Anne & Gilbert: Island Through and Through

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“You’re never safe from surprises till you’re dead” is what Rachel Lynde always reminds Marilla. It’s perfect advice for the first-timer to a performance of Anne & Gilbert The Musical, running at The Guild until October.

As I do every time, I entered The Guild with no expectations and a lot of questions in my head, all wondering how this play would connect with my experiences watching Anne of Green Gables The Musical. I have been to The Guild several times and from the moment I learned that Anne & Gilbert would be staged there, I was thinking that the small stage and narrow hall would constrict the performers and box in the performance too much. I was pleasantly surprised to see that the black box had been completely transformed. The whole orientation was shifted 90 degrees so that the performance space included the whole length of the theatre, as did the audience space, which was transformed by several risers providing every row of the audience with perfect sight lines. Already, I was pleased.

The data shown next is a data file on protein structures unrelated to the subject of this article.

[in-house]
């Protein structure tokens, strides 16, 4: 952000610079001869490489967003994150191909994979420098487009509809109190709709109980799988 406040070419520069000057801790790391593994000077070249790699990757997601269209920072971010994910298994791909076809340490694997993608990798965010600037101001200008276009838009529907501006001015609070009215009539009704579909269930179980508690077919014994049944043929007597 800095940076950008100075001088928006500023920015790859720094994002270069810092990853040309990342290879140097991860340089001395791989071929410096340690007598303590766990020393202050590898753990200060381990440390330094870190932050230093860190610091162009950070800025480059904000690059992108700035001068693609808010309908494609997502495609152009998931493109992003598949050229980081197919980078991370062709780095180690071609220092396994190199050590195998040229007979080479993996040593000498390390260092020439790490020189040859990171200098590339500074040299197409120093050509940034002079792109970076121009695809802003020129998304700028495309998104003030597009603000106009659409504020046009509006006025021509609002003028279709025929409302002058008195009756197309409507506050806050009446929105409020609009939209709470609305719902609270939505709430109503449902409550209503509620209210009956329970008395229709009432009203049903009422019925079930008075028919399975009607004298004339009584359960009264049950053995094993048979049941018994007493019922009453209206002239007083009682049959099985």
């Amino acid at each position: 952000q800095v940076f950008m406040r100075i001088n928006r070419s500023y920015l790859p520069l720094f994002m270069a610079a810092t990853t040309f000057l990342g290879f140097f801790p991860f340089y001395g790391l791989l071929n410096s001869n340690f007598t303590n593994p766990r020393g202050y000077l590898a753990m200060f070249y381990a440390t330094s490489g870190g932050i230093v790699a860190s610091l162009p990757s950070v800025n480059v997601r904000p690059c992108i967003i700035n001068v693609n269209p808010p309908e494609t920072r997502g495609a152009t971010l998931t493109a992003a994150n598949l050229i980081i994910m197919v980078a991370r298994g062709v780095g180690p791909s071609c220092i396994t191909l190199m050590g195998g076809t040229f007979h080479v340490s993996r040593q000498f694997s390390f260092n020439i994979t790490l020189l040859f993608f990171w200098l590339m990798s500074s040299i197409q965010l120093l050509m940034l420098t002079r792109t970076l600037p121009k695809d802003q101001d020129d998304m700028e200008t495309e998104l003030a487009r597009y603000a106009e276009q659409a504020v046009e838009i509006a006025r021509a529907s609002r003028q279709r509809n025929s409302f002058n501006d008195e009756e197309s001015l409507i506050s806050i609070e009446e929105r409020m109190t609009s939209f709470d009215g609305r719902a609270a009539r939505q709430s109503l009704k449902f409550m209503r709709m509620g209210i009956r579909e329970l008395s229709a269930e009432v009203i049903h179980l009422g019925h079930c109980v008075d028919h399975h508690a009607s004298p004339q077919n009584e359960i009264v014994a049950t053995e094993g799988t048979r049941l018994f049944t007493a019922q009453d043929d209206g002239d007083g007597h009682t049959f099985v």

Soon enough, the play began with the lively opening number of Avonlea schoolgirls in a passionate rendition of “Mr. Blythe” led by Brieonna Locche as Josie Pye. This song establishes the fact that Gilbert Blythe is the most sought after bachelor in town and Josie is out to make sure he becomes hers despite his known love for Anne. Margot Sampson’s portrayal of Rachel Lynde is livelier, wackier, and more endearing than the same character in Anne of Green Gables The Musical, albeit somewhat sedate in her first number “Gilbert Loves Anne of Green Gables.” Carroll Godsman’s Marilla Cuthbert still bustles around but her role as Anne’s adoptive mother has become stronger and more assertive. Ironically, it is through a letter to Anne at College that she reveals a depth of love for a former beau, which begins Anne’s journey to accepting her feelings of love. PEI’s most beloved character Anne Shirley, portrayed beautifully by Ellen Denny, is only slightly more restrained as a young adult, but still passionate and dramatic. Ellen Denny’s sweet, clear soprano voice reveals itself little by little and is at its best in her solos, my favourite being “Someone Handed Me the Moon.” Her best friend, Diana Barry, is played wonderfully by Brittany Banks, and shares Anne’s trepidation for married life. Unlike Anne, however, Diana is more excited, as she already has a beau and eagerly plunges ahead into marriage, while Anne continues holding Gilbert at bay, denying that she has any feelings for him. Patrick Cook is the perfect Gilbert, somewhat cocky, but utterly devoted to Anne, and certainly the best-looking guy in town. With his voice and looks, he most certainly will find not only all of Avonlea’s schoolgirls, but all of Charlottetown’s, hankering after him.